A dental implant is an artificial tooth root replacement and is used in prosthetic dentistry. There are several types. The most widely accepted and successful is the Osseo integrated implant, based on the discovery that titanium could be successfully incorporated into bone This forms a structural and functional connection between the living bone and the implant. A variation on the implant procedure is the implant-supported bridge, or implant-supported denture. Implants are very popular and common. Implants are used as artificial teeth roots surgically placed into the jaw bone. Implants are also used in combination with crowns, bridges and removable dentures. Most healthy adults with good quality bone tissue are suitable candidates. In ideal cases we can extract the affected tooth and implant a replacement with a crown, typically produced in 2 days. Once you have had your extraction two visits to the clinic will be required, one to fit the implant and the next visit to fit the crown, usually 6 weeks after the initial implant. It is recommended to have the extraction carried out by the same dentist who carries out the initial implant.

Crown and Bridges

Crown and Bridge refers to the fabrication and preparation for prosthetic partially or full-coverage indirect restorations. A crown covers a single tooth, whereas a bridge is used to span a space between teeth, by joining to the tooth on either side. Traditionally, the teeth are prepared by a dentist and records given to a lab technician to create the crown or bridge to be inserted. As new technology and material chemistry has evolved computers are increasingly becoming a part of crown and bridge fabrication.

A damaged tooth may be difficult or impossible to restore to correct form and function. In such cases, the tooth may require an indirect restoration made outside the mouth by a dental technician, who can work to produce a customized tooth shape in the chosen material that will fit the patient's damaged tooth exactly, somewhat like a thimble fits over a finger to protect it. Crowns can also be used to support bridgework which replaces missing teeth adjacent to the crowned teeth and may be required in cases of very severe staining or where the visible form of teeth need to be realigned.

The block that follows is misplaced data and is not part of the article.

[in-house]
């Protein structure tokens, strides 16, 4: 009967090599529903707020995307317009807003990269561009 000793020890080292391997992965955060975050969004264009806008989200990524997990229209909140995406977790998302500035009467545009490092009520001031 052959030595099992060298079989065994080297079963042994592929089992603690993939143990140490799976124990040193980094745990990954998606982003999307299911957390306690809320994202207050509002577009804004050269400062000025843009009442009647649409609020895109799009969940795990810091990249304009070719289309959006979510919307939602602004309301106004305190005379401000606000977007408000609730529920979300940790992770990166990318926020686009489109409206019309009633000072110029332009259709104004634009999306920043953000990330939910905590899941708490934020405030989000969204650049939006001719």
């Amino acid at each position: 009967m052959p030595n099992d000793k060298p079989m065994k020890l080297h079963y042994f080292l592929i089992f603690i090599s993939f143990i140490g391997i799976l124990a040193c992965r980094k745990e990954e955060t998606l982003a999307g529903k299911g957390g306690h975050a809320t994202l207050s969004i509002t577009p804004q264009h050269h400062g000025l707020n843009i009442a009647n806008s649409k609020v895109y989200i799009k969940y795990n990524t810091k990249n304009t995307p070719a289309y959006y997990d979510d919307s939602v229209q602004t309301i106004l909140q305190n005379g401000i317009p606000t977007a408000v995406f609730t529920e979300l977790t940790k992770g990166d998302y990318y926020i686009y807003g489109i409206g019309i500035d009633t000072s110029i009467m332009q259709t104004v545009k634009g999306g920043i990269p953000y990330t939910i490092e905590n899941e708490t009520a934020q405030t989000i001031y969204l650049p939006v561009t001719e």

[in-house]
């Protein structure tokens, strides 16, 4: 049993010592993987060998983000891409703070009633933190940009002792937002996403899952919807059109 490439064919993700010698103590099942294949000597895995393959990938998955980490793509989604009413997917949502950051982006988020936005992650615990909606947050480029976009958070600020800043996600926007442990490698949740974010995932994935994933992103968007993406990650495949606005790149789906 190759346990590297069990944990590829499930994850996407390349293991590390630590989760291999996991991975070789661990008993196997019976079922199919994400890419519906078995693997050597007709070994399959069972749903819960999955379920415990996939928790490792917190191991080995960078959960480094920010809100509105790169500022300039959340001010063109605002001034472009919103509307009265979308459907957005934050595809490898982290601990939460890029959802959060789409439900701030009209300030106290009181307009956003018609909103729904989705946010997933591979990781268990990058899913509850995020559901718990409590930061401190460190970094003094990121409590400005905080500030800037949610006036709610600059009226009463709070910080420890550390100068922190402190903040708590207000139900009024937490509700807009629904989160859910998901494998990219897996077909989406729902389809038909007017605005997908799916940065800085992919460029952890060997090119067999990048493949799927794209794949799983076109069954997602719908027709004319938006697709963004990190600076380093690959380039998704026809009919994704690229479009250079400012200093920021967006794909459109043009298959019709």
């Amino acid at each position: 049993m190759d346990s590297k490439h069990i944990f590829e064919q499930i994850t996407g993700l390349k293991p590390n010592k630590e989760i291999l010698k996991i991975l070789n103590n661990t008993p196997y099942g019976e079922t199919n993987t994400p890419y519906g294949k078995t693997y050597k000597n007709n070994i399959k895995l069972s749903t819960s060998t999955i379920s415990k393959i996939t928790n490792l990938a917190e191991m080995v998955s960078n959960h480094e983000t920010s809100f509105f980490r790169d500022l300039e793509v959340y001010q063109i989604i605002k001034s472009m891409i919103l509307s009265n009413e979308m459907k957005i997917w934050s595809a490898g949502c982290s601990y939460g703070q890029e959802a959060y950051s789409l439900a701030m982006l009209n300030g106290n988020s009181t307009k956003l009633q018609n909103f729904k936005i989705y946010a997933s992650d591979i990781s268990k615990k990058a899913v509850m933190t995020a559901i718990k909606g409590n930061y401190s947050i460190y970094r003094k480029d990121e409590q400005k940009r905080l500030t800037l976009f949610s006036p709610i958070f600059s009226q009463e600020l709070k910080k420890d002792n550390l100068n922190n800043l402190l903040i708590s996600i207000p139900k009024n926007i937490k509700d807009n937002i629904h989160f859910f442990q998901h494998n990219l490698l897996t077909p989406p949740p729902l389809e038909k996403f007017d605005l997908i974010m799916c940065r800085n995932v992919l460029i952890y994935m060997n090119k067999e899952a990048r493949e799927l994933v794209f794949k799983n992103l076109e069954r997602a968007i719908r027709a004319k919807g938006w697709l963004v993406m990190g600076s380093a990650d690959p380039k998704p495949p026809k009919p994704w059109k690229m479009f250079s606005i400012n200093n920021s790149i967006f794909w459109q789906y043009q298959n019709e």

Crowns, like all dental restorations, do not last forever; the average lifespan of a crown is around 10 years, but they can last up to 30 years with proper care, though this depends on the skill of the dentist and technician, the material used, and most important the oral hygiene of the patient.

The main materials used are metal, and porcelain or ceramic. The materials are used alone or in combinations of both in the form of porcelain fused to metal (PFM).



Dentures (also known as dental plates), can be defined as a set of artificial teeth, which are used when a patient has lost real teeth on the mandible arch, the maxillary arch, or both. Dentures can help give the edentulous client better masticator (chewing) abilities, as well as enhance their aesthetic appeal by providing the illusion of having natural teeth, providing support for their lips and cheeks, and correcting the collapsed appearance commonly seen between the nose and the chin.

Removable partial dentures are for clients who are missing some of their teeth on a particular arch. Fixed partial dentures, better known as permanent bridges, are made from crowns that are fitted on the remaining teeth to act as abutments and pontics made from materials to resemble the missing teeth.

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